Germany’s perennial champions lack focal point and collective spirit and were very much second-best against Manchester City
Two hours and 53 minutes into this Champions League quarter-final, Bayern Munich finally scored. It was a Joshua Kimmich penalty, moot and meaningless, but still smashed into the very centre of the goal as if to make a point. Hey. Pssst. Lads. Maybe try aiming for the big netted thing. The one between the two metal things. It’s surprisingly roomy!
The finer details of this 4-1 aggregate defeat will be lost to the winds of history. Yet over the two legs of this tie, Bayern’s expected goal tally of 3.49 was just a fraction behind Manchester City’s at 4.23. Both sides got a dodgy penalty. Between the two boxes, as Pep Guardiola admitted afterwards, there was not a great deal to choose between them.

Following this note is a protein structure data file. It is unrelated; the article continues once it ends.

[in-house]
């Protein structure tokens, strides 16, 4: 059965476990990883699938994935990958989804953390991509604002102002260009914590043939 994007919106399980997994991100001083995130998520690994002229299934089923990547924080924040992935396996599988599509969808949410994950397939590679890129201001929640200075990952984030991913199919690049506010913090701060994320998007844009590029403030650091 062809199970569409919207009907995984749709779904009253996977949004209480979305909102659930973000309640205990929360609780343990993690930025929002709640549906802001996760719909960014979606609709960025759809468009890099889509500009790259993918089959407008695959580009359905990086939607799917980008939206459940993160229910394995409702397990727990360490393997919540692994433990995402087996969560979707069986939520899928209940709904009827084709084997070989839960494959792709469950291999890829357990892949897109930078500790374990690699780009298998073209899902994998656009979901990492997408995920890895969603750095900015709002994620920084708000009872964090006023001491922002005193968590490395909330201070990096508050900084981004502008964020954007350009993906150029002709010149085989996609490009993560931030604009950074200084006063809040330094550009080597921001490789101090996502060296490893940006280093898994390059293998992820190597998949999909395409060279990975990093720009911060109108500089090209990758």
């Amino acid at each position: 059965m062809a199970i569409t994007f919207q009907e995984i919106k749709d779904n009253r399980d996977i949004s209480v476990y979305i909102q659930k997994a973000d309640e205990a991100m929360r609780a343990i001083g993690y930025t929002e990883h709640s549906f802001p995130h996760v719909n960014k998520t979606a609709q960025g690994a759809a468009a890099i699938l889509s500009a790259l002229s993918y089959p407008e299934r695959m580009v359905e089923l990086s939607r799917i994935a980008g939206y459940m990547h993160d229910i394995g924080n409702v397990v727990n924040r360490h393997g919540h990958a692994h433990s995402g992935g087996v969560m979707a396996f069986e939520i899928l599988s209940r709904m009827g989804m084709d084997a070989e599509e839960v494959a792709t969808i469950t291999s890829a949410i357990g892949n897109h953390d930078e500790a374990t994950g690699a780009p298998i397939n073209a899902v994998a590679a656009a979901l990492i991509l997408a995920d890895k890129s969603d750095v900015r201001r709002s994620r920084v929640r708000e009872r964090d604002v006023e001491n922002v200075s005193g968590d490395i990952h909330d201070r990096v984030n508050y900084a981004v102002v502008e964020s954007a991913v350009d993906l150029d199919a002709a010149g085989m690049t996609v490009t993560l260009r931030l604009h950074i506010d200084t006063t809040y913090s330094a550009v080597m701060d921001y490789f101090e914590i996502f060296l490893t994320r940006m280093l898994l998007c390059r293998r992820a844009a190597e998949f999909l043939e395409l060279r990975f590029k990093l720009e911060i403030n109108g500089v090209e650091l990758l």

“Kings of the Cup!” read a giant banner unfurled in the Bayern end a few minutes before kick-off. The Südkurve shimmered with silver flags arranged in the shape of the Champions League trophy. The branding here was clear enough: this is our turf, our territory, our competition. Yet in reality it felt like a grand old club trying to cling on to its own idea of itself, desperately trying to animate with words and motifs a mythology they can no longer sustain on the pitch.
And so in retrospect, perhaps the emblematic moment of this game – if not the tie – came just 17 minutes in, when Leroy Sané was put clean through on goal by Jamal Musiala. It had been a dominant opening by Bayern, the Allianz crowd on its feet, Thomas Tuchel twitching and waving in his technical area. But Sané put his shot wide and that was essentially Bayern’s night in microcosm: guns spiked, blades blunted, one of Europe’s most dominant attacking teams reduced to pale smoke.
For those of us reared on some of the great Bayern sides of recent years – the punches in bunches, the serial demolitions of Barcelona – the spectacle of them not scoring can be a curiously disorienting …